Sandra Hewett: 'Science Is Hard Work, but It’s Fun'
Director of Interdisciplinary Neuroscience Studies mentors scientists from undergrad to professional
As an undergraduate, Sandra Hewett expected to become a medical doctor. But her career goal changed when she stepped into a research laboratory. “I was instantly enthralled by the interactive nature of science, the ability to ask and answer one’s own challenging questions,” she says. “You’re continuously learning new things. I realized I was better suited for research.”
Hewett, the inaugural Beverly Petterson Bishop Professor of Neuroscience and director of Interdisciplinary Neuroscience Studies in the College of Arts and Sciences since 2011, strives to share with her colleagues, undergraduates and graduate students the excitement she experiences while doing scientific research. Her efforts are paying off: The number of undergraduates majoring in neuroscience has increased from 20 in 2010 (the year the program was established) to nearly 150 today. The graduate concentration in neuroscience was approved in 2014-2015, and 10 students are currently enrolled.
“I love exposing students to something new and something they didn’t expect,” she says. “They often have a misconception about scientific research and researchers. Research is inherently creative, and not all researchers are introverts.” The scientists in Hewett’s lab “are very inquisitive, very bright and highly interactive” she says. “I want to showcase the camaraderie in the lab.”
Hewett, and the researchers she mentors, find science hard work, but they also consider the field intellectually stimulating and fun. She tells a story about a graduate student who could not wait to get to the lab one morning to perform a study. “I love that,” Hewett says. “I like to see that passion. Yes, we have hypotheses and expected results. But overall, there’s an excitement: ‘I wonder what will happen?’ The idea you can pursue a line of investigation that you think the world needs to know is the coolest thing about my job. I want students to think it’s cool, too.”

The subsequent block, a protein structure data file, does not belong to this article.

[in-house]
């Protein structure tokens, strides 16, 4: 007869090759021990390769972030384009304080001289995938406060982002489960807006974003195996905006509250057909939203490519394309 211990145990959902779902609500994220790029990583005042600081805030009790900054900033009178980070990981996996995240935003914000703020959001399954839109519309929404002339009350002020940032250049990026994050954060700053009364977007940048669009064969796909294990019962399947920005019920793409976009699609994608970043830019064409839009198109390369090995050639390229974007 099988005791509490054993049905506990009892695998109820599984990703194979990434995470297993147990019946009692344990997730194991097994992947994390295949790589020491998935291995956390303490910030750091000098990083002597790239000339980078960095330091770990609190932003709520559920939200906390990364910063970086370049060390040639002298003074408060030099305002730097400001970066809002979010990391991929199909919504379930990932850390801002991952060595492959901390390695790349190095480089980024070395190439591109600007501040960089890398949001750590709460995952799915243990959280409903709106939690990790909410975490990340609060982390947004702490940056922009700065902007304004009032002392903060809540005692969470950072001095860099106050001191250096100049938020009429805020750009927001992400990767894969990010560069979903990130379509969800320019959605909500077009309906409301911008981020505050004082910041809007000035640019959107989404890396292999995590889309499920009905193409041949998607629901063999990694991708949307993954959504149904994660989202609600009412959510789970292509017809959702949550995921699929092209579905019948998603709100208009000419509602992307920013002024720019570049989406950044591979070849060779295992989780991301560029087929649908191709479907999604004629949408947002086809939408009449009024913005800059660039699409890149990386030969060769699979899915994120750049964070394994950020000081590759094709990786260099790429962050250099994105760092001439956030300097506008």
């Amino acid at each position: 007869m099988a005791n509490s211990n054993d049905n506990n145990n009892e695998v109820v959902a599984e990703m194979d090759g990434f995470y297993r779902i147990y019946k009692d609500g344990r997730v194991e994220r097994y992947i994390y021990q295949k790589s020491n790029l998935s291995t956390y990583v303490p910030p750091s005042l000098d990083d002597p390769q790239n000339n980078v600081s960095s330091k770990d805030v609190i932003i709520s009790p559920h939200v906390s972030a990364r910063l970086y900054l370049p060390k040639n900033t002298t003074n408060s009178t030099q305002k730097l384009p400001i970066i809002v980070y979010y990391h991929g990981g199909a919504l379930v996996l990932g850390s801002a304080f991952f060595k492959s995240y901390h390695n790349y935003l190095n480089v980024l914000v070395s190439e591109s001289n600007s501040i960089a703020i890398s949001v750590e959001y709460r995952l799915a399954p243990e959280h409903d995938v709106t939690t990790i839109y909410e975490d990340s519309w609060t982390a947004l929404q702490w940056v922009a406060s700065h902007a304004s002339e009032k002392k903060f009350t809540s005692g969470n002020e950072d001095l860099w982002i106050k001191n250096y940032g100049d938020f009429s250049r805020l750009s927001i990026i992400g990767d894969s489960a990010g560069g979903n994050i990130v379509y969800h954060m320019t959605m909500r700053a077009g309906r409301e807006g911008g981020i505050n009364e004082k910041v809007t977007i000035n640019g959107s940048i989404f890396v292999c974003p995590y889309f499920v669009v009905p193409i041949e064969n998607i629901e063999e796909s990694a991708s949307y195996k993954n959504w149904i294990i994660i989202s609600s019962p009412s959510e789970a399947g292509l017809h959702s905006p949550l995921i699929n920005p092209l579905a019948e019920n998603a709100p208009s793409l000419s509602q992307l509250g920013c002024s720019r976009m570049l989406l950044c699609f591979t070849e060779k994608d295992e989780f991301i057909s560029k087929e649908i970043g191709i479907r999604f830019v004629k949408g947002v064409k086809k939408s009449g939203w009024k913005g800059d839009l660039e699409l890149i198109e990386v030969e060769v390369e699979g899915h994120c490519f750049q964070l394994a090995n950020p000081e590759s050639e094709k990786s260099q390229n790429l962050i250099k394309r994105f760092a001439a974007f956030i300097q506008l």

Hewett, whose research has been funded continuously from the National Institutes for Health (NIH) since 1997, currently holds two awards to study the molecular and biochemical processes that occur in the brain after injury. She is particularly interested in the function and dysfunction of astrocytes, star-shaped cells that provide physical and nutritional support for neurons.
Apart from her own work, she recently spearheaded an effort to grow spinal cord injury research at the University, receiving funds from the New York State Department of Health in support. Participating Interdisciplinary Neuroscience Program faculty include Julie Hasenwinkel, professor of biomedical and chemical engineering with appointments in the Department of Biomedical and Chemical Engineering and the Syracuse Biomaterials Institute; and Katharine Lewis and Jacob Shreckengost, both professors in the Department of Biology.
Hewett also takes very seriously the need to teach her trainees to write grants and win funding in support of their own research. “I’m trying to make sure that I train them and provide the correct experiences that will set them on the pathway to success, and this includes the ability to attain independent funding to support their projects,” she explains.
Toward this end, Yan He, her post-doctoral trainee, recently received a prestigious American Heart Association grant. The award is designed to provide fellows, who are not yet independent, with assistance and training from a mentor to facilitate a career in cardiovascular and stroke research. Sheila Shahidzadeh, a biology/neuroscience graduate student in the Hewett lab, recently submitted an application to the NIH for pre-doctoral support and is on her way to Alpbach, Austria, after being selected by a competitive process to attend the International Society for Neurochemistry’s Flagship School conference on “The Malleable Brain.” Finally, Hewett received a diversity in health-related research supplement from the NIH to support the summer and academic year research project of biology/neuroscience major Saydee McQuay ’17, who is also a member of Syracuse’s rowing team. The grant is Hewett’s third diversity supplement in five years.
Reflecting her interdisciplinary focus and a commitment to scientists at all stages of their careers, Hewett says, “I just want to help people get to where they want to be.”